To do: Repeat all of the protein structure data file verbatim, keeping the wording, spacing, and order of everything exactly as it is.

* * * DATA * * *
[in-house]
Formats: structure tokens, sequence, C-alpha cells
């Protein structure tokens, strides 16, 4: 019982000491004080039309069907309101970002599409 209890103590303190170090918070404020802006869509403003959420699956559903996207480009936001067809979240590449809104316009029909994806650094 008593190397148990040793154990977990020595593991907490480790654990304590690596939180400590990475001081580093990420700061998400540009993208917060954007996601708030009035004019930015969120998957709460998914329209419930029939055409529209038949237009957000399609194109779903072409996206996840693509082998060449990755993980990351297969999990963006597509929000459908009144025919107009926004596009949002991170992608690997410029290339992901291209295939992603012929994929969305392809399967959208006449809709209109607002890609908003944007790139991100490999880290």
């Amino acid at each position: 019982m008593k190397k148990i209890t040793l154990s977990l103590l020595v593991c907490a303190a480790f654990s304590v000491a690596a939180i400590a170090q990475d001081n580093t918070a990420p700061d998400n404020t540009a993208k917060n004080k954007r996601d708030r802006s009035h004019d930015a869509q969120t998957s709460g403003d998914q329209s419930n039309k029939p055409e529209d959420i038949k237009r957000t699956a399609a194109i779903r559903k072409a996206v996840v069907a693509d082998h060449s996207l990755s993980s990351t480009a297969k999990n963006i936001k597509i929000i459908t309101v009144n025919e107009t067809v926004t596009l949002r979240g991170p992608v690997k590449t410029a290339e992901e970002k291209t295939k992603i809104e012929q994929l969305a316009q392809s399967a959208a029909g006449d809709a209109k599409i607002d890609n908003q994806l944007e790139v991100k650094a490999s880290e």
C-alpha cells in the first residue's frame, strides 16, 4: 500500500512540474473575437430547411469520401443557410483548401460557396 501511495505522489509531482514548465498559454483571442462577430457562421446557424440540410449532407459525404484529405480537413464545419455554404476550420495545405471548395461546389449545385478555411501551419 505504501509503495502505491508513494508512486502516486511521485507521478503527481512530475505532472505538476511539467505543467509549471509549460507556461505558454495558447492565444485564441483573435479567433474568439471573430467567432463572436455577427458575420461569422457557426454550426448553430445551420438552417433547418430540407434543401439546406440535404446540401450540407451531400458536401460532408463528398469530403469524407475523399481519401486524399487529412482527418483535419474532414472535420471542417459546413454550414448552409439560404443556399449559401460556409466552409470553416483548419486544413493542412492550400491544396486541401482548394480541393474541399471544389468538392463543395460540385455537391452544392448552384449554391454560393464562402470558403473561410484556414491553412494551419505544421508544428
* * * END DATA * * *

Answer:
[in-house]
Formats: structure tokens, sequence, C-alpha cells
């Protein structure tokens, strides 16, 4: 019982000491004080039309069907309101970002599409 209890103590303190170090918070404020802006869509403003959420699956559903996207480009936001067809979240590449809104316009029909994806650094 008593190397148990040793154990977990020595593991907490480790654990304590690596939180400590990475001081580093990420700061998400540009993208917060954007996601708030009035004019930015969120998957709460998914329209419930029939055409529209038949237009957000399609194109779903072409996206996840693509082998060449990755993980990351297969999990963006597509929000459908009144025919107009926004596009949002991170992608690997410029290339992901291209295939992603012929994929969305392809399967959208006449809709209109607002890609908003944007790139991100490999880290």
């Amino acid at each position: 019982m008593k190397k148990i209890t040793l154990s977990l103590l020595v593991c907490a303190a480790f654990s304590v000491a690596a939180i400590a170090q990475d001081n580093t918070a990420p700061d998400n404020t540009a993208k917060n004080k954007r996601d708030r802006s009035h004019d930015a869509q969120t998957s709460g403003d998914q329209s419930n039309k029939p055409e529209d959420i038949k237009r957000t699956a399609a194109i779903r559903k072409a996206v996840v069907a693509d082998h060449s996207l990755s993980s990351t480009a297969k999990n963006i936001k597509i929000i459908t309101v009144n025919e107009t067809v926004t596009l949002r979240g991170p992608v690997k590449t410029a290339e992901e970002k291209t295939k992603i809104e012929q994929l969305a316009q392809s399967a959208a029909g006449d809709a209109k599409i607002d890609n908003q994806l944007e790139v991100k650094a490999s880290e």
C-alpha cells in the first residue's frame, strides 16, 4: 500500500512540474473575437430547411469520401443557410483548401460557396 501511495505522489509531482514548465498559454483571442462577430457562421446557424440540410449532407459525404484529405480537413464545419455554404476550420495545405471548395461546389449545385478555411501551419 505504501509503495502505491508513494508512486502516486511521485507521478503527481512530475505532472505538476511539467505543467509549471509549460507556461505558454495558447492565444485564441483573435479567433474568439471573430467567432463572436455577427458575420461569422457557426454550426448553430445551420438552417433547418430540407434543401439546406440535404446540401450540407451531400458536401460532408463528398469530403469524407475523399481519401486524399487529412482527418483535419474532414472535420471542417459546413454550414448552409439560404443556399449559401460556409466552409470553416483548419486544413493542412492550400491544396486541401482548394480541393474541399471544389468538392463543395460540385455537391452544392448552384449554391454560393464562402470558403473561410484556414491553412494551419505544421508544428